Afghanistan’s NATO-trained military is ready to take responsibility for fighting Taliban insurgents and securing key parts of the country that will be the first to transition as the U.S. begins a troop drawdown in July, the Afghan Defense Ministry said Wednesday. Many Afghans are eager to see an American departure nearly 10 years after U.S. forces invaded to oust al-Qaeda’s Taliban hosts from power. A suicide attacker blew up his sport utility vehicle packed with explosives outside of a small medical clinic in eastern Afghanistan on Saturday, killing at least 25 people and wounded 50 or more.
A new report says little has been accomplished to end the relationship between corruption and the conflict in Afghanistan despite a decade of U.S.-led military efforts. The International Crisis Group’s 46-page report provides sobering analysis of a culture of corruption in Afghanistan, which includes collusion with the Taliban at high levels of government. It says violence and billions of dollars in international aid have brought wealthy officials and insurgents together. The result is an economy increasingly dominated by what the report calls a “criminal oligarchy of politically connected businessmen.”
Belarusian authorities have detained more than 450 demonstrators in a series of anti-government protests organized through social media in the ex-Soviet nation, Most of those detained were released a few hours after the Wednesday evening’s protest, but several dozen went on trial Thursday,. The protest in the capital, Minsk, and nearly 30 other Belarusian cities was the third such action in as many weeks. Authoritarian President Alexander Lukashenko is facing growing public discontent over the nation’s worst financial turmoil since the collapse of the Soviet Union in 1991. The country recently devalued the national currency, causing panic buying of goods and huge lines at currency exchange offices.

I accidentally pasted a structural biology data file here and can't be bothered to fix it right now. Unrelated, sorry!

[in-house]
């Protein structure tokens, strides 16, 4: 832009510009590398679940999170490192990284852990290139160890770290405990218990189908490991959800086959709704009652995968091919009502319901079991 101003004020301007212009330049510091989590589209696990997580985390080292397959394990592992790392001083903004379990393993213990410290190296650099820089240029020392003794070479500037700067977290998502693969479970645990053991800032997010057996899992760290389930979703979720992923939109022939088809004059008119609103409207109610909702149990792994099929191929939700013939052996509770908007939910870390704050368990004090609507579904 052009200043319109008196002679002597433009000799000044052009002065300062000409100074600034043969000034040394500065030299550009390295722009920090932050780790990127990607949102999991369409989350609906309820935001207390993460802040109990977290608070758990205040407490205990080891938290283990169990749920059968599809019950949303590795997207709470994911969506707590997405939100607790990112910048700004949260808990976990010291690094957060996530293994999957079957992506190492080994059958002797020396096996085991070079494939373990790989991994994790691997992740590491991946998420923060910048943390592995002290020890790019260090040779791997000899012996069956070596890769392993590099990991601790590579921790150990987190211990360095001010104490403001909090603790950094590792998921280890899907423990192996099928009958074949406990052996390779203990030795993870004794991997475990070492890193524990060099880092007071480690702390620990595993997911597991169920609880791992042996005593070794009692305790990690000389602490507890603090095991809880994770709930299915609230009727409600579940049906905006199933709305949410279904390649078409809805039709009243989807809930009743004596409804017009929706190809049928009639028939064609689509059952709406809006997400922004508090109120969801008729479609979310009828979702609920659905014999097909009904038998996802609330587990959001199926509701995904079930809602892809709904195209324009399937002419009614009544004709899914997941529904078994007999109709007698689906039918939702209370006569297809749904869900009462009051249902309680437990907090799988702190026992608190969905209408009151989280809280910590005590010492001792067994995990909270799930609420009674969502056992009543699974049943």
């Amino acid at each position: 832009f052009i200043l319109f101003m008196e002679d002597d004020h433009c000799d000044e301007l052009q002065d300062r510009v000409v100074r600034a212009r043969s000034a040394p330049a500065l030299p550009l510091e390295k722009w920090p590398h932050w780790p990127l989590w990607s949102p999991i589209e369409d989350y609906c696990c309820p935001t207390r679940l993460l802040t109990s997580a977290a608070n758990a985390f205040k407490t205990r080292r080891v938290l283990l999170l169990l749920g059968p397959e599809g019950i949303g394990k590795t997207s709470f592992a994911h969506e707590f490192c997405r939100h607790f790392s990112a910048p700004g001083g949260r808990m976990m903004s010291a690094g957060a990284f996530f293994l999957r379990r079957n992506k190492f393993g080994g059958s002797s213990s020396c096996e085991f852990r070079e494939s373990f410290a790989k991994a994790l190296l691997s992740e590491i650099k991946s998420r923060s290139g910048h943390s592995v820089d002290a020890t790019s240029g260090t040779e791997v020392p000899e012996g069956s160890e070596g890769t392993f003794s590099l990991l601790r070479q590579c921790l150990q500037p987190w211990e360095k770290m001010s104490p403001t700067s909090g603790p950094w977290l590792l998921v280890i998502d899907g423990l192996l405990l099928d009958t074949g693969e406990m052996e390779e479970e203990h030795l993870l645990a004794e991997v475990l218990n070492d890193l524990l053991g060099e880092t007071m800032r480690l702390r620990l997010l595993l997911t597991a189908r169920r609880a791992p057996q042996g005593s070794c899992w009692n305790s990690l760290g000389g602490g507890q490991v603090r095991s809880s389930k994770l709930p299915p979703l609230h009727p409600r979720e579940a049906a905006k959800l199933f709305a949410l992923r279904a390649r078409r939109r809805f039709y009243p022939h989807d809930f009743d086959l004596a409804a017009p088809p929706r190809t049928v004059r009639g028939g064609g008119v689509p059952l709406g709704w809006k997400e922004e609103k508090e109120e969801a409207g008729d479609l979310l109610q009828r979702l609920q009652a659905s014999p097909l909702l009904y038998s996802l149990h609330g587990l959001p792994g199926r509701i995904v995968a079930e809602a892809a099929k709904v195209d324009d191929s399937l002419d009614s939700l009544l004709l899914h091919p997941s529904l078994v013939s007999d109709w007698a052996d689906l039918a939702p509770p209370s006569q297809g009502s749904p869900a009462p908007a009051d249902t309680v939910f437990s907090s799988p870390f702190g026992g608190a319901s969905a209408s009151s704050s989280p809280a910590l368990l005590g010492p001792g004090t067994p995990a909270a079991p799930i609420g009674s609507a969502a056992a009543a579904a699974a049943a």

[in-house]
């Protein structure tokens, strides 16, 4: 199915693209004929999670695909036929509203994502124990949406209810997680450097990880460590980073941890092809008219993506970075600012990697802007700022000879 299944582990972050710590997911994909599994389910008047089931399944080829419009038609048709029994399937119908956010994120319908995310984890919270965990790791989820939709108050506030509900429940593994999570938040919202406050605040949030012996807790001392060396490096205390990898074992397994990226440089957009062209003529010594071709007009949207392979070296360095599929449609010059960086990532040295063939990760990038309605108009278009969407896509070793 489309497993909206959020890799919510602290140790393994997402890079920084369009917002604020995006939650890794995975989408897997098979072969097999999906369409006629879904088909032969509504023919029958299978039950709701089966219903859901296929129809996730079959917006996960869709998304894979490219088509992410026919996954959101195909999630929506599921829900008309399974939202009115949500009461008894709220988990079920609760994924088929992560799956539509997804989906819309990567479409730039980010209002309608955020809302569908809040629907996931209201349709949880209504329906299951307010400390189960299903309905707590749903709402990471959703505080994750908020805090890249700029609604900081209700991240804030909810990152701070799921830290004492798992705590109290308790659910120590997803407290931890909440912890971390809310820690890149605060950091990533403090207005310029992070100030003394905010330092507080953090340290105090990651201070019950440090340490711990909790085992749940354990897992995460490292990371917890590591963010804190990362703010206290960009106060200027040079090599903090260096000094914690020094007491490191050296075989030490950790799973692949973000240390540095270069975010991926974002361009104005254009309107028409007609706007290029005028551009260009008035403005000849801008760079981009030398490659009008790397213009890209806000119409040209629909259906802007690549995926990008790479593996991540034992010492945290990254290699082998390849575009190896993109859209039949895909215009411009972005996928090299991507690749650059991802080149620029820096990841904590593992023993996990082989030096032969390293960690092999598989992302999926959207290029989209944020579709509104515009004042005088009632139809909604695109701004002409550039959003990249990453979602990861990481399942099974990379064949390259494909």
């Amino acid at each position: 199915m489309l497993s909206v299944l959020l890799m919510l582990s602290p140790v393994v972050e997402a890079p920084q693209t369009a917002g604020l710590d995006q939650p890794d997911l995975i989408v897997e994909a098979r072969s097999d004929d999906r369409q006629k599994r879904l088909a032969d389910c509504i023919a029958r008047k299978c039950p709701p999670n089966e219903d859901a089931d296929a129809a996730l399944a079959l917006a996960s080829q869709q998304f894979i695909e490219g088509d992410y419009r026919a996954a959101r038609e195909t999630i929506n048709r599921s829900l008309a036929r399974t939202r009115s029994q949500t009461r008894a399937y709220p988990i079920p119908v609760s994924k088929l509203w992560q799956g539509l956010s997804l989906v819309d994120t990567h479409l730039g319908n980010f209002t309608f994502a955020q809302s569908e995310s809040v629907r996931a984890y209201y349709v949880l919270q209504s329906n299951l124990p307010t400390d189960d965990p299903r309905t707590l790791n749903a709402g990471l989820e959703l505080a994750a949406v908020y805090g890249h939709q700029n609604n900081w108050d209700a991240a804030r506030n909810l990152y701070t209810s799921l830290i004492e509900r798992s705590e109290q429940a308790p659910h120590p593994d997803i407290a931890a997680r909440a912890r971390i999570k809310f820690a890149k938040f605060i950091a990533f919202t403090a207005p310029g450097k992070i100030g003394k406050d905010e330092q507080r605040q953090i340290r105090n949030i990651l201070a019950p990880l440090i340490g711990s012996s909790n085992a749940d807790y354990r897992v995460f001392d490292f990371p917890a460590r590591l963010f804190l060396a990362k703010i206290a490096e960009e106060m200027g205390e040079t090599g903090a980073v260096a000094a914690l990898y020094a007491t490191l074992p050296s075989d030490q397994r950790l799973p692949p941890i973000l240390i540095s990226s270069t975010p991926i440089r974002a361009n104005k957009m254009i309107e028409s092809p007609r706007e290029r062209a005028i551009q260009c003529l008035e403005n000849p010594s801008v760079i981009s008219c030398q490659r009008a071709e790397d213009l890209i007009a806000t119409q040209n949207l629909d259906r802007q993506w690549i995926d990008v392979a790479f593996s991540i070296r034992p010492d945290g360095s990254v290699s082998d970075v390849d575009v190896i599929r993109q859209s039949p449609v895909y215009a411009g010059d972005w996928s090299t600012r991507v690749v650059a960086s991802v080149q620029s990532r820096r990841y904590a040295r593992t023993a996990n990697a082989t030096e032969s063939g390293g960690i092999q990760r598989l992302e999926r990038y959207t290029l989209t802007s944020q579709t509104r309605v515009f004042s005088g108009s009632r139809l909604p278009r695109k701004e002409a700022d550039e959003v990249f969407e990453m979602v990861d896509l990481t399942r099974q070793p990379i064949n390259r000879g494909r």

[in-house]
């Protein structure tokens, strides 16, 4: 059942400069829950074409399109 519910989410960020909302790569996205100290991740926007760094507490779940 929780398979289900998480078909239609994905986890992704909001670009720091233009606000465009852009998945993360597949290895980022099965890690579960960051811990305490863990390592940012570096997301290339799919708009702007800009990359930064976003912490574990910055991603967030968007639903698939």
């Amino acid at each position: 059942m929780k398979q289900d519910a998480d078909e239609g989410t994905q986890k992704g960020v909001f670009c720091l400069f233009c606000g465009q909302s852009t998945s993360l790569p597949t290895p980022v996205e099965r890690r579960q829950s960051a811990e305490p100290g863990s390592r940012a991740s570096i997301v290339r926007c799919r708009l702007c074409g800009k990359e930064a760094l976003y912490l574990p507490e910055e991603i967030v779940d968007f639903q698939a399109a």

A mobile phone of Usama bin Laden’s trusted courier recovered in the U.S. raid last month that killed both men in Pakistan contained contacts to a militant group that is a longtime asset of Pakistan’s intelligence agency, The New York Times reported late Thursday. It raises questions about whether the group and others helped shelter and support the Al Qaeda leader on behalf of Pakistan’s spy agency. In tracing the calls on the cell phone, U.S. analysts have determined that Harakat commanders had called Pakistani intelligence officials. Bin Laden was able to live comfortably for years in Abbottabad, a town dominated by the Pakistani military just 35 miles from the capital city of Islamabad
Supporters of Moammar Gadhafi rallied Thursday in Tripoli after the Libyan leader lashed out at NATO over civilian casualties, calling the alliance “murderers” following an airstrike on the family home of a close associate. Gadhafi blasted the alliance for that strike, calling NATO “criminals” and “savages.” “Go on and attack us for two years, three years or even 10 years. But in the end, the aggressor is the one who will lose. One day we will be able to retaliate in the same way, and your houses will be legitimate targets for us,” Gadhafi added.
In a weekly ritual of defiance, thousands of protesters took to Syria’s streets Friday calling for the downfall of President Bashar Assad’s autocratic regime, despite a bloody military crackdown that has failed to silence a pro-democracy movement that has now lasted more than 100 days. Security forces opened fire, killing at least 15 people, including two children, activists said. The protests, which have occurred every Friday after weekly Muslim prayers, come as Syrian refugees continue to stream across the border to safe havens in Turkey to escape a military sweep in Syria’s northwest. More than 1,500 Syrian refugees crossed into neighboring Turkey on Thursday alone, boosting the number sheltered in Turkey to more than 11,700.
The Syrian regime, besieged by street protests at home and condemnation abroad, on Wednesday lashed out at European governments for threatening a new round of sanctions and accused the West of trying to sow chaos and conflict in the Arab nation. But Foreign Minister Walid Moallem also reiterated the president’s call for national dialogue and spoke of democracy over the horizon — a bold assertion after more than four decades of iron-fisted rule by the Assad family and months of bloody reprisals. It was the regime’s latest attempt to blunt three months of widespread demonstrations.
Four bombs ripped through Shiite neighborhoods in Baghdad Thursday evening, killing at least 40 people in the worst violence the capital has seen in months, Iraqi officials said. An American civilian contractor also died in a separate attack. The violence underscored the fragile nature of the security gains in Iraq at a time when American forces are preparing to withdraw by the end of this year.